1440.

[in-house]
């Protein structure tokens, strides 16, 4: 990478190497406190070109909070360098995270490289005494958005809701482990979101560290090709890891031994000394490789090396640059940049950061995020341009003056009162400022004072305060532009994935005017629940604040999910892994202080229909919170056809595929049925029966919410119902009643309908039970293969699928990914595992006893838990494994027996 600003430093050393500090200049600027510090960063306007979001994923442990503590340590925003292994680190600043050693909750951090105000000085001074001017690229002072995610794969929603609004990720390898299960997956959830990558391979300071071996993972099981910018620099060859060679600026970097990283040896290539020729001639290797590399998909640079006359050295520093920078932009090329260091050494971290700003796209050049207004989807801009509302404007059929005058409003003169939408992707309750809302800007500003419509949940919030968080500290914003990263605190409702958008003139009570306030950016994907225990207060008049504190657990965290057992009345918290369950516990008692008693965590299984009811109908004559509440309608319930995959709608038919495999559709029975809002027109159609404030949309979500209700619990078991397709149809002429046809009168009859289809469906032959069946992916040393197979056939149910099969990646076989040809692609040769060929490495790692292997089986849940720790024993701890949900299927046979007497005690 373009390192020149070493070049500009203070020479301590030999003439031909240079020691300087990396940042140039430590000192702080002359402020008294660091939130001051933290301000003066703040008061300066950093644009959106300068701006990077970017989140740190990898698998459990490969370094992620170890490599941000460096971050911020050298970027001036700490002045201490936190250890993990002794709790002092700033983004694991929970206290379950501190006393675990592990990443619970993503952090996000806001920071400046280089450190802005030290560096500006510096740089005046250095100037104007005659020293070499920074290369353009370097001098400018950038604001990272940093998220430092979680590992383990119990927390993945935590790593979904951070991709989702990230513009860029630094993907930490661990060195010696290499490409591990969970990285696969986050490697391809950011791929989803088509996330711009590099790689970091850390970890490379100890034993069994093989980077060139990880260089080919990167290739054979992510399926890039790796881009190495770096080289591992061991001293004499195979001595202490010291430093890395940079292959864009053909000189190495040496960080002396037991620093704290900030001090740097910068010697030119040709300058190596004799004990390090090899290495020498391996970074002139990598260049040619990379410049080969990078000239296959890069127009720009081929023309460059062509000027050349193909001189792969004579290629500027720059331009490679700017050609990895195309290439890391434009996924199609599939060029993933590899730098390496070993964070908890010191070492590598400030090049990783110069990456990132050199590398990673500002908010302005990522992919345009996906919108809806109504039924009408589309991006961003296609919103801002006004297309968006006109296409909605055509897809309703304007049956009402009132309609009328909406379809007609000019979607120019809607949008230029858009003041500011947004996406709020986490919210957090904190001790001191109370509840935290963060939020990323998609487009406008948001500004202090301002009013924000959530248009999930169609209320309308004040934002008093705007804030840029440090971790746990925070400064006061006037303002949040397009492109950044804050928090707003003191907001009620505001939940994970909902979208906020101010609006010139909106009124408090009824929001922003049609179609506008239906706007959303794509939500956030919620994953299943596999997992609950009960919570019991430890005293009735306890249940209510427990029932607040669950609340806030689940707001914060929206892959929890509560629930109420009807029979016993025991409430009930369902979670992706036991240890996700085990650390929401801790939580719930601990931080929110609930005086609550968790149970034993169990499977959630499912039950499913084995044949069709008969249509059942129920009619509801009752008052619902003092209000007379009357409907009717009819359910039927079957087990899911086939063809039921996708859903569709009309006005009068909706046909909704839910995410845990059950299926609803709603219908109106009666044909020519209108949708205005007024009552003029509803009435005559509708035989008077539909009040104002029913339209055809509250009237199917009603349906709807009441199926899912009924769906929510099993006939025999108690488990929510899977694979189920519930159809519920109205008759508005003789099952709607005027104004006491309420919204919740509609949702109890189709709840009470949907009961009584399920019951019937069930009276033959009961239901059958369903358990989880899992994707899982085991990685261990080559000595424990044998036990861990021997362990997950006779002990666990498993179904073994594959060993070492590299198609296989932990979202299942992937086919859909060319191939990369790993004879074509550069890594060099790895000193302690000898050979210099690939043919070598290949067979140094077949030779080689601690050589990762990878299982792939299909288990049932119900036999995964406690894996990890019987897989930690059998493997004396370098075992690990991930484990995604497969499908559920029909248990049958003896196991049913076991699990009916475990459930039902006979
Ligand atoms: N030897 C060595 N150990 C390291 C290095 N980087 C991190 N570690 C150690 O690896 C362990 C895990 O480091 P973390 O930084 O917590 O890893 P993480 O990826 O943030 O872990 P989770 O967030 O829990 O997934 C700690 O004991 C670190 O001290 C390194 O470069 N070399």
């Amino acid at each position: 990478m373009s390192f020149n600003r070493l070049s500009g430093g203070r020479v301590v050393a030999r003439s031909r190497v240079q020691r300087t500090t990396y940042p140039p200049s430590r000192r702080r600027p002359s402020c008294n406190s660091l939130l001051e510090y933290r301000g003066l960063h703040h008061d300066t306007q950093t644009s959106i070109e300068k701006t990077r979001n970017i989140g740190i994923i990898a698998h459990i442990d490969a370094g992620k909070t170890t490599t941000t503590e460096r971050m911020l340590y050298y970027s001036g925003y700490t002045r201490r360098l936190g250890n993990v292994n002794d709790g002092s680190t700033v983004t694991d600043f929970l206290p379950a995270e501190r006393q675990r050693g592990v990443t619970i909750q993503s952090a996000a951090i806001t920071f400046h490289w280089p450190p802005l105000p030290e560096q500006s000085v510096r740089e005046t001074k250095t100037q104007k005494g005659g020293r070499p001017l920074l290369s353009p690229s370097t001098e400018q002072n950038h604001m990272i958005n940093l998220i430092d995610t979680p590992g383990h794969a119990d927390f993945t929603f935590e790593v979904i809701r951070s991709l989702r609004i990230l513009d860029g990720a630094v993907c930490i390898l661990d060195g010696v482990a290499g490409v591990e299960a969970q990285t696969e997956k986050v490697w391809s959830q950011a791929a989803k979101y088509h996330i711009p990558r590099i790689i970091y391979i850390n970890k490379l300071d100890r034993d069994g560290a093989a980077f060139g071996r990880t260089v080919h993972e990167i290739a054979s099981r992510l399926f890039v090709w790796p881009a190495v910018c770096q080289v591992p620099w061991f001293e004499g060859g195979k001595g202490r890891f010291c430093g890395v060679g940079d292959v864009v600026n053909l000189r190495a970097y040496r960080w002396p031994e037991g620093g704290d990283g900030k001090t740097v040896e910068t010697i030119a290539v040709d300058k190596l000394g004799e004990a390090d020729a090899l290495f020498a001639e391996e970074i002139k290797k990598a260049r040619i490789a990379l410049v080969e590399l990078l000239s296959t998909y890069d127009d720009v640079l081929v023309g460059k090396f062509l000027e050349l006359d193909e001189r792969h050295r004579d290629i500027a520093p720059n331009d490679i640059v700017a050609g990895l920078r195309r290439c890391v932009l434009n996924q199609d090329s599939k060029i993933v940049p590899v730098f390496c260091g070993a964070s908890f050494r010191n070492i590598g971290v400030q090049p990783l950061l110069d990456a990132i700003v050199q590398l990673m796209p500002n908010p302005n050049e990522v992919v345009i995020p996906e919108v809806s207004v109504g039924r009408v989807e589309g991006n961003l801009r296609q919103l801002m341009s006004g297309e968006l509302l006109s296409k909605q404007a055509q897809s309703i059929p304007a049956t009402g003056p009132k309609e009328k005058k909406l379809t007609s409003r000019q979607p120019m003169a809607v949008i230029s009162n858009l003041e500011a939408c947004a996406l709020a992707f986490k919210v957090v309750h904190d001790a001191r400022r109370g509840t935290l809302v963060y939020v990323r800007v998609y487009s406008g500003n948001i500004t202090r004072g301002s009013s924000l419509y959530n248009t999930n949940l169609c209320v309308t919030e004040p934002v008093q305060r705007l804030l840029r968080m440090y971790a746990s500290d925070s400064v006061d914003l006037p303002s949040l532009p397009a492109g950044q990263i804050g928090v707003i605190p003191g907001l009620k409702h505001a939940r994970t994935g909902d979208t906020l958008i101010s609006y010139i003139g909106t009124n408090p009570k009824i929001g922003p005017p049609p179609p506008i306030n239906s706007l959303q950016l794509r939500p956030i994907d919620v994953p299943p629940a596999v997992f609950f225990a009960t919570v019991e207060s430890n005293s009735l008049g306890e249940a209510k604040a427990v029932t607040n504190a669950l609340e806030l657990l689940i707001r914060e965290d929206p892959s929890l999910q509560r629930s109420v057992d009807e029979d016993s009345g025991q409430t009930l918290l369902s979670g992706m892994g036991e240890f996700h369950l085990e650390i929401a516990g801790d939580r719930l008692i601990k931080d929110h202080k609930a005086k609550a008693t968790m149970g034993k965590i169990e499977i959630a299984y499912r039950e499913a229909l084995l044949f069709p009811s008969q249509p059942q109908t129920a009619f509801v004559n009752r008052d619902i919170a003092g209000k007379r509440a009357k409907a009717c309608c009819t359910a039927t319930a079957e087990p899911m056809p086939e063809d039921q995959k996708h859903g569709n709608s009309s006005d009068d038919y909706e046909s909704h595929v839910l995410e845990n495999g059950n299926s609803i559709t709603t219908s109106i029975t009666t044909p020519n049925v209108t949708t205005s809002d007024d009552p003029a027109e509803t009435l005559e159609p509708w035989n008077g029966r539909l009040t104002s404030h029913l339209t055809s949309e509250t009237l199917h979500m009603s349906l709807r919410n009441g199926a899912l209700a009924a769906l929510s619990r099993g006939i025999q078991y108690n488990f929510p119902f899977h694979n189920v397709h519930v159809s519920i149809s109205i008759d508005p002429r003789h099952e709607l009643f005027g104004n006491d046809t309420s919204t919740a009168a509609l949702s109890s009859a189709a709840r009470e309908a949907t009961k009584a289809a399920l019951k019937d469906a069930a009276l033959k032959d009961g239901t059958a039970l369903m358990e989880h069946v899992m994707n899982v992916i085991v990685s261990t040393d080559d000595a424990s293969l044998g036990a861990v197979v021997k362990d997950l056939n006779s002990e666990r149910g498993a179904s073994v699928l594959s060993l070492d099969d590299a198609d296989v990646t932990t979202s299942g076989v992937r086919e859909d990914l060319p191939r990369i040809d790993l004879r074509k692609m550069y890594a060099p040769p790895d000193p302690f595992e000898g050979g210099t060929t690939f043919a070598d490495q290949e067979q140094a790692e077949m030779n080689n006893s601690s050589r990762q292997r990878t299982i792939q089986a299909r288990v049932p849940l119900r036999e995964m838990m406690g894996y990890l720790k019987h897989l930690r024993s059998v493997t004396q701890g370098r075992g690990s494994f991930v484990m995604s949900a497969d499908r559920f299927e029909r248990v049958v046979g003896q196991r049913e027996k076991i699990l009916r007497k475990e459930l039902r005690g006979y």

p 97-1440 Lake Crescent September 1999